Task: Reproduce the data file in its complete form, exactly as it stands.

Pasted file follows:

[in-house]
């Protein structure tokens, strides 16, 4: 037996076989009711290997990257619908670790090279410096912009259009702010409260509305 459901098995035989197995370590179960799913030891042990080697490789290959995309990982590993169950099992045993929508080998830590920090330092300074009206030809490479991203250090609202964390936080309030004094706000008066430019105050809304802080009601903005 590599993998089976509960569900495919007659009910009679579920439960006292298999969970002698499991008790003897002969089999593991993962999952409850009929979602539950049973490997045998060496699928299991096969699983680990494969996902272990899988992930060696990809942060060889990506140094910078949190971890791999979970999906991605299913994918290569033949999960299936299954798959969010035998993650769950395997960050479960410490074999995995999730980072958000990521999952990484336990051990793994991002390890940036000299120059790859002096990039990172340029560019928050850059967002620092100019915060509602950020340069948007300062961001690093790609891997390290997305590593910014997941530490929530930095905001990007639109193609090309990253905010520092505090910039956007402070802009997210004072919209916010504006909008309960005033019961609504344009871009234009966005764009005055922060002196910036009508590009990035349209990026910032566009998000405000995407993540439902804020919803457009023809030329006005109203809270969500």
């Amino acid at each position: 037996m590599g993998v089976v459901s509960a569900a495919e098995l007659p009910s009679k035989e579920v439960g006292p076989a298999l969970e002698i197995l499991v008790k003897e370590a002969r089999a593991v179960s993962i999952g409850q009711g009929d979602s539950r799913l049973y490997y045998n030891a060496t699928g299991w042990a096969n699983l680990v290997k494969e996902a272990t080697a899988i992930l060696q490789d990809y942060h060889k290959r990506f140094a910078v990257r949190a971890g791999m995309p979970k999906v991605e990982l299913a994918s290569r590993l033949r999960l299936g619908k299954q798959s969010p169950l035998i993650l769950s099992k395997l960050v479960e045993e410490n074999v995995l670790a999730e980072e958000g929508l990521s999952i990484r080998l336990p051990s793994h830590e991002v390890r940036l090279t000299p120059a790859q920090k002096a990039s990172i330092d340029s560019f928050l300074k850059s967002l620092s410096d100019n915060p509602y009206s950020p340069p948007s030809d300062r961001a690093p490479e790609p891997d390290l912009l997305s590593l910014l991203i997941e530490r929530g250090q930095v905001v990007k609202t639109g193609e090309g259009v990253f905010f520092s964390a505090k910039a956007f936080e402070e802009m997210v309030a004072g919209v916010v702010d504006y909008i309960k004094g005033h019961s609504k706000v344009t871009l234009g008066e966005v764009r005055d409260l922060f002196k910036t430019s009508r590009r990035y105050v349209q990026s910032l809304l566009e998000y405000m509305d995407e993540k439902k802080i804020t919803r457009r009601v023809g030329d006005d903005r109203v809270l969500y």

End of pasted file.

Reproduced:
[in-house]
């Protein structure tokens, strides 16, 4: 037996076989009711290997990257619908670790090279410096912009259009702010409260509305 459901098995035989197995370590179960799913030891042990080697490789290959995309990982590993169950099992045993929508080998830590920090330092300074009206030809490479991203250090609202964390936080309030004094706000008066430019105050809304802080009601903005 590599993998089976509960569900495919007659009910009679579920439960006292298999969970002698499991008790003897002969089999593991993962999952409850009929979602539950049973490997045998060496699928299991096969699983680990494969996902272990899988992930060696990809942060060889990506140094910078949190971890791999979970999906991605299913994918290569033949999960299936299954798959969010035998993650769950395997960050479960410490074999995995999730980072958000990521999952990484336990051990793994991002390890940036000299120059790859002096990039990172340029560019928050850059967002620092100019915060509602950020340069948007300062961001690093790609891997390290997305590593910014997941530490929530930095905001990007639109193609090309990253905010520092505090910039956007402070802009997210004072919209916010504006909008309960005033019961609504344009871009234009966005764009005055922060002196910036009508590009990035349209990026910032566009998000405000995407993540439902804020919803457009023809030329006005109203809270969500």
């Amino acid at each position: 037996m590599g993998v089976v459901s509960a569900a495919e098995l007659p009910s009679k035989e579920v439960g006292p076989a298999l969970e002698i197995l499991v008790k003897e370590a002969r089999a593991v179960s993962i999952g409850q009711g009929d979602s539950r799913l049973y490997y045998n030891a060496t699928g299991w042990a096969n699983l680990v290997k494969e996902a272990t080697a899988i992930l060696q490789d990809y942060h060889k290959r990506f140094a910078v990257r949190a971890g791999m995309p979970k999906v991605e990982l299913a994918s290569r590993l033949r999960l299936g619908k299954q798959s969010p169950l035998i993650l769950s099992k395997l960050v479960e045993e410490n074999v995995l670790a999730e980072e958000g929508l990521s999952i990484r080998l336990p051990s793994h830590e991002v390890r940036l090279t000299p120059a790859q920090k002096a990039s990172i330092d340029s560019f928050l300074k850059s967002l620092s410096d100019n915060p509602y009206s950020p340069p948007s030809d300062r961001a690093p490479e790609p891997d390290l912009l997305s590593l910014l991203i997941e530490r929530g250090q930095v905001v990007k609202t639109g193609e090309g259009v990253f905010f520092s964390a505090k910039a956007f936080e402070e802009m997210v309030a004072g919209v916010v702010d504006y909008i309960k004094g005033h019961s609504k706000v344009t871009l234009g008066e966005v764009r005055d409260l922060f002196k910036t430019s009508r590009r990035y105050v349209q990026s910032l809304l566009e998000y405000m509305d995407e993540k439902k802080i804020t919803r457009r009601v023809g030329d006005d903005r109203v809270l969500y």